Hooray! we have now paid our tax – Tax Freedom Day was 2nd June 2016 Reply

tax free icon, red round glossy metallic button, web and mobile app design illustration

According to the Adam Smith Institute

Taxpayers worked 154 days this year to pay their taxes, four days longer than 2015

  • Tax Freedom day falls four days later than it did in 2015
  • Brits work 154 days of the year solely to pay taxes; every day from 1st January to 2nd June
  • Tax receipts projected to be 42.27% of net national income this year
  • Government needs to cut spending and keep tax reform a priority
  • Adam Smith Institute calling on government to raise National Insurance Threshold to help lowest paid in society

This is first time in 15 years that Tax Freedom Day has moved into June!

Whilst net national income has increased by £34.6bn from 2015, government has actually gobbled up £35.4bn more in taxes, meaning the government has actually left Britons £1bn worse off than last year, a reminder that tax reform must remain a priority.

Director of the Adam Smith Institute, Dr Eamonn Butler, said:

“The Treasury hates Tax Freedom Day because they don’t want us to know how much tax we really pay. They conceal the tax burden with stealth taxes that we don’t even realise we’re paying.

“But it’s shocking that the government takes over two-fifths of the country’s earnings – and then borrows more. We work longer for the government than mediaeval serfs had to work for their Lords!

“It is absurd that people on the minimum wage are liable for National Insurance Contributions, which raise their cost to employers and make it harder to move from benefits into work. The poor are also worst hit by regressive taxes like excise duties on what they buy.”

Tax Freedom Day is designed to reveal to the public how much they really pay out in taxes, which Britain’s lengthy tax code can often obscure. ASI calculations include direct taxes like income tax and national insurance, as well as indirect taxes like VAT and corporation tax.

steve@bicknells.net

Is there any point in DOTAS if the tax will be paid upfront? Reply

Scaring amounts

The Finance (No2) Bill 2014, which is due to receive Royal Assent in July, contains legislation which will enable HMRC to demand payment upfront of disputed tax in certain cases, principally involving tax avoidance or deferral. It is estimated that up to 43,000 taxpayers could receive such a demand. Those demands will be issued over an extended period but the first are likely to be issued as early as September 2014.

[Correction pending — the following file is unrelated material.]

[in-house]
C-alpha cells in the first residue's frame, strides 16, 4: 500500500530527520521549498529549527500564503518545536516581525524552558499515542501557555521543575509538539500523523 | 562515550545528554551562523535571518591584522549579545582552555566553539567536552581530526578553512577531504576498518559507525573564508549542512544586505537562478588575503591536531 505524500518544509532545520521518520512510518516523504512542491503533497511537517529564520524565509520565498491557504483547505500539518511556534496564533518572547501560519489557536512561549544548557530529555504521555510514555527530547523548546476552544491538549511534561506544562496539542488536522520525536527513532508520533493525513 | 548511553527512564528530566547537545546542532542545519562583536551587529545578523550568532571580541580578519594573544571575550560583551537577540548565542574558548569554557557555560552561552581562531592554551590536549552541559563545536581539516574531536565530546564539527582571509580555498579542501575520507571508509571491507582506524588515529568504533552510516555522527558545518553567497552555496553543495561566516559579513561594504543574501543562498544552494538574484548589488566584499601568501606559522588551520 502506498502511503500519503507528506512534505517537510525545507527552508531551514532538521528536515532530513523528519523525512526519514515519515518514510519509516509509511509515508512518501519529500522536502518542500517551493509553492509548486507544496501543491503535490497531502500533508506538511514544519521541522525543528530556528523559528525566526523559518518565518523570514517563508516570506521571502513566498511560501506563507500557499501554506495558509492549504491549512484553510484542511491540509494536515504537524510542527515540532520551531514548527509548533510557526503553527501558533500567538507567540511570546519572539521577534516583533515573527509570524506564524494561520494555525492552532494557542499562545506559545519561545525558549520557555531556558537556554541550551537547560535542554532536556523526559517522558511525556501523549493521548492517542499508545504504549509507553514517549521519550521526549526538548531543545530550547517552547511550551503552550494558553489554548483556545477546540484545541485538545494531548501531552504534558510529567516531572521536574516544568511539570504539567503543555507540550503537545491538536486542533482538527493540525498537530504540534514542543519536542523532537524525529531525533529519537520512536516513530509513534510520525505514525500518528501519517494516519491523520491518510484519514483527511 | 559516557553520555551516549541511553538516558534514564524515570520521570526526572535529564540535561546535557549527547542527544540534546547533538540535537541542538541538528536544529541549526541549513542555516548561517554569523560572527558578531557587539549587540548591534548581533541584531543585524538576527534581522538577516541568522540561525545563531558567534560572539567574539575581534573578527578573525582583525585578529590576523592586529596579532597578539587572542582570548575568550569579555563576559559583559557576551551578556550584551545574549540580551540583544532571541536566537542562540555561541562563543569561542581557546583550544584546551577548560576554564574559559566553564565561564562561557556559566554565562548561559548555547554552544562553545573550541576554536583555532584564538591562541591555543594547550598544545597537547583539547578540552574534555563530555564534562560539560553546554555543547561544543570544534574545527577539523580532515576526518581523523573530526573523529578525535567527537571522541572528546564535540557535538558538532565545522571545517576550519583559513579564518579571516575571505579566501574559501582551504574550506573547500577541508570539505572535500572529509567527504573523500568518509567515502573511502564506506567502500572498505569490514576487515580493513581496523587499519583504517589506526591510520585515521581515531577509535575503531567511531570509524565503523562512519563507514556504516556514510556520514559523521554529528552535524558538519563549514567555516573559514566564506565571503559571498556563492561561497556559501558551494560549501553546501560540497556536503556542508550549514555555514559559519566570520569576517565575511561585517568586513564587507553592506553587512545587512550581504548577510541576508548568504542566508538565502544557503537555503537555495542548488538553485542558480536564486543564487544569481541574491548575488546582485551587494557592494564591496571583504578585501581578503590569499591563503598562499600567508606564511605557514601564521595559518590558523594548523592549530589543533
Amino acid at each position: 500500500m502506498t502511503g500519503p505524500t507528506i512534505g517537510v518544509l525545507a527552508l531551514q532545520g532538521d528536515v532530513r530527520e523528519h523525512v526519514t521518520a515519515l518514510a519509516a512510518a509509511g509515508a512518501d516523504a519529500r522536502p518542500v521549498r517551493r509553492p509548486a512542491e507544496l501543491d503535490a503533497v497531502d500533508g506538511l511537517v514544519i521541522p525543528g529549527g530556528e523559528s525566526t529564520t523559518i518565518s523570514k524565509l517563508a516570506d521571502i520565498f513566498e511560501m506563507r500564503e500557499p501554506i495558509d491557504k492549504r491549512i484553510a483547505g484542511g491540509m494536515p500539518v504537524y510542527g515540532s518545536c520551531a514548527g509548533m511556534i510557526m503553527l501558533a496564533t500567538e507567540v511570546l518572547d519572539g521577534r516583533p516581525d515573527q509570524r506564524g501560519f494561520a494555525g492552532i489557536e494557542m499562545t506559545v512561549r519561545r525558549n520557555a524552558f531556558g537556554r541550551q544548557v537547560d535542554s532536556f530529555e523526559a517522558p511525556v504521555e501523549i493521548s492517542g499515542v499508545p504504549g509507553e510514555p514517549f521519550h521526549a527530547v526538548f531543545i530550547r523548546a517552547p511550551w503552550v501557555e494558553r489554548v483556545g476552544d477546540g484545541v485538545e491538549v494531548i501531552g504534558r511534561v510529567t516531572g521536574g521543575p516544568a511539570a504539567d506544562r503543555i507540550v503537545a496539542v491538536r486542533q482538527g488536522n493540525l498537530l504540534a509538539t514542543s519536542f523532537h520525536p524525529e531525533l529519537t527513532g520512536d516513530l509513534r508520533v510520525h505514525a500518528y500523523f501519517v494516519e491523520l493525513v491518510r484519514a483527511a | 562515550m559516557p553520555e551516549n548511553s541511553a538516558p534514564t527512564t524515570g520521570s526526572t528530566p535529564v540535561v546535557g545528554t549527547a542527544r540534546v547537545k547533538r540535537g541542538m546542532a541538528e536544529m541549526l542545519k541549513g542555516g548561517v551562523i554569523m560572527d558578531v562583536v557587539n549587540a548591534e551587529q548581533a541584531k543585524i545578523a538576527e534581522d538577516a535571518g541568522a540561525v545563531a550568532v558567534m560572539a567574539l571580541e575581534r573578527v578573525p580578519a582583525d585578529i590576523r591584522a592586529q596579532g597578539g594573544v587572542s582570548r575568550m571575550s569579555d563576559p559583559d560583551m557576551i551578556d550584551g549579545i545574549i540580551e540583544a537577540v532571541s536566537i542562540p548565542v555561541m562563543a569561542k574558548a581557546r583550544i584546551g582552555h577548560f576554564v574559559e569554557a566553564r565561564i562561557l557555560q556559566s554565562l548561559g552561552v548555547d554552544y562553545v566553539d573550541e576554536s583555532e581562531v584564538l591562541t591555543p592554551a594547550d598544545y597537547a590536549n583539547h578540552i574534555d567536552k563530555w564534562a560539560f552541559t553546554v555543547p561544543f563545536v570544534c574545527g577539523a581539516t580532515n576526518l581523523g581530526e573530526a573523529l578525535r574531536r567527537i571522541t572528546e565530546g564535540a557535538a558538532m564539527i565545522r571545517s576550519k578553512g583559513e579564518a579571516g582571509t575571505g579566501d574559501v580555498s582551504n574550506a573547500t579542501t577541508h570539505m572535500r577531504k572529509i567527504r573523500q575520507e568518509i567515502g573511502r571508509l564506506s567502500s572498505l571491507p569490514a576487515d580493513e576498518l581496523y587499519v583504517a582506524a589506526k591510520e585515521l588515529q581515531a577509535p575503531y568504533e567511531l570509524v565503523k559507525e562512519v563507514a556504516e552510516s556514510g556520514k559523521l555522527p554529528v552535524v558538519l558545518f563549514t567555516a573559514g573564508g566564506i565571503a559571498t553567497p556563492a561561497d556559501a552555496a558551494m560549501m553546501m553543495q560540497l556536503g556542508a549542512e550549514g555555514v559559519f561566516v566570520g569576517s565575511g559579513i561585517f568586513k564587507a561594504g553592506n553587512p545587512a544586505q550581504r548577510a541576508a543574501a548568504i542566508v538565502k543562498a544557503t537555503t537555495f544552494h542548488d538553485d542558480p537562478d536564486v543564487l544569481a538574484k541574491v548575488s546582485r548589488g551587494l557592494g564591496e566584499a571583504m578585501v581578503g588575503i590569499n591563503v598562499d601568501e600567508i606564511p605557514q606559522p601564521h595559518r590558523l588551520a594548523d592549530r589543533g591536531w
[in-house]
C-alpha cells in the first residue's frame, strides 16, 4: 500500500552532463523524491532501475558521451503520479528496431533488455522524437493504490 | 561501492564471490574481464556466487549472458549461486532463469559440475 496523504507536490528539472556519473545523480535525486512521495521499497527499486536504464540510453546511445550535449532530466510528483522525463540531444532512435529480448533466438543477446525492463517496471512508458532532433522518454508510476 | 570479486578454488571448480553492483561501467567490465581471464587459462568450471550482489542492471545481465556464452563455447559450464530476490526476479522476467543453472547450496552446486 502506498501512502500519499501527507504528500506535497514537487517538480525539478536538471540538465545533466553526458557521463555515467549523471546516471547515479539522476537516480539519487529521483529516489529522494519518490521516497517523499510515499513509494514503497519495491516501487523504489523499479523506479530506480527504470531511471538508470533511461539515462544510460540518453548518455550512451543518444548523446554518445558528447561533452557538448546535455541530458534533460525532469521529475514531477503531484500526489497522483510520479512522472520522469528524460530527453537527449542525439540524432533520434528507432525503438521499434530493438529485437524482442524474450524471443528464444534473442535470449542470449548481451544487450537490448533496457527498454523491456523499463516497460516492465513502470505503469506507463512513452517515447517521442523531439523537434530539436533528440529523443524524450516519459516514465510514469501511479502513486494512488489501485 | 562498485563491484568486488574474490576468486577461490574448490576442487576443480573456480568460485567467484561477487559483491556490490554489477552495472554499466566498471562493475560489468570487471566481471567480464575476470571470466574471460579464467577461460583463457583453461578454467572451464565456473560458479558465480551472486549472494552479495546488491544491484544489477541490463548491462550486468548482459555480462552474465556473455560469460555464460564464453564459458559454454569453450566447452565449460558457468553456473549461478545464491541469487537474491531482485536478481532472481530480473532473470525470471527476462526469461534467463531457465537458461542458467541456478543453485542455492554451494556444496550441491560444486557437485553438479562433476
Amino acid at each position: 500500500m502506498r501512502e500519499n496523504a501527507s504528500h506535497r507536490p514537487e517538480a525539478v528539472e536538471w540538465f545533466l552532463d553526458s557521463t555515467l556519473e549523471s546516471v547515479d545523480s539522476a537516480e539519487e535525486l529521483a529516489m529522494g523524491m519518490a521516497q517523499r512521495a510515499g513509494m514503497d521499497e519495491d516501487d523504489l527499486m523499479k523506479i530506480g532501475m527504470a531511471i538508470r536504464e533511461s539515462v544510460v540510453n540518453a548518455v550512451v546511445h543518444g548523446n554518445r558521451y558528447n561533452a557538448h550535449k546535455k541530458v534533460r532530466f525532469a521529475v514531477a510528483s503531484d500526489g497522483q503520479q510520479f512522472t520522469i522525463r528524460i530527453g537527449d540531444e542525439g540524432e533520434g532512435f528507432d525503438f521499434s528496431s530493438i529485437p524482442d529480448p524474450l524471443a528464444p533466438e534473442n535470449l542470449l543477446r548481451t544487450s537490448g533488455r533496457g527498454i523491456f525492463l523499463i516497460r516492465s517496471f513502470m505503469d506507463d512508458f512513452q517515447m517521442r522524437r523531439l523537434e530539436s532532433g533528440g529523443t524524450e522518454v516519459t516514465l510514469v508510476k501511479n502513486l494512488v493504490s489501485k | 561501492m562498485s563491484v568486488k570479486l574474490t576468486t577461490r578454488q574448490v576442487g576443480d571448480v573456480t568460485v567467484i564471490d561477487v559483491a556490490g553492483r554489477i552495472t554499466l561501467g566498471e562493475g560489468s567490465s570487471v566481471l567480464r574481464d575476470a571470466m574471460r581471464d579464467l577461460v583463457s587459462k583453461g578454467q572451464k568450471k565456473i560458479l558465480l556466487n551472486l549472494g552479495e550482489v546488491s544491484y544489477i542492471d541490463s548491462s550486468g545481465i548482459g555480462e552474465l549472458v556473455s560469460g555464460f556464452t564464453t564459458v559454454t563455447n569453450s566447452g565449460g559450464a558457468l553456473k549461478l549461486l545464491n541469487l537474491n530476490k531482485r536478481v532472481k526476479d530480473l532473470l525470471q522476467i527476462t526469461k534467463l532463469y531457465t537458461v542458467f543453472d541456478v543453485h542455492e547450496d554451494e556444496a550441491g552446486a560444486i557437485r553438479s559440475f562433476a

Taxpayers who have sought tax advantages through tax avoidance schemes that fall within the Disclosure of Tax Avoidance Schemes (DOTAS) are likely to be most affected.

Here is a link to the SRNs (Scheme Reference Numbers) affected – click here

Over the next 2 years HMRC estimates that it will rake in £7 billion through the use of these notices. Of this £7 billion, individuals will weigh in with £5.1 billion. This would equate to each person having a gross income of £262,000.

Last week the Financial Times reported that Ingenious Media, an investment company, warned 1,300 of its investors, including business leaders, entertainers and sporting celebrities, such as David Beckham, to expect substantial tax bills with interest, as reward for using its tax avoidance scheme. (Contractor Weekly)

This is a radical change and many might say its been a long time coming.

It has always struck me as slightly bizarre the DOTAS were registered and allowed to exist.

steve@bicknells.net

 

First there was Fair Trade, now there is Fair Tax…… 2

The Fair Trade Mark is now common place on goods we buy ensuring that workers aren’t exploited, but now there is a new mark, the Fair Tax Mark.

The Fair Tax Mark Criteria assess the quality of a business’ publicly available information on key tax and transparency issues. In this context, publicly available information primarily means a full set of accounts available to all via Companies House or the company website. However, it can also include the company website and/or any other freely available printed material.

For every business type, the criteria are divided into two main categories that assess a business on:

  • Transparency

  • Tax rate, disclosure and avoidance

http://www.fairtaxmark.net/

Will your business be applying to use the Fair Tax Mark? would you buy more from a business that uses the Mark?

steve@bicknells.net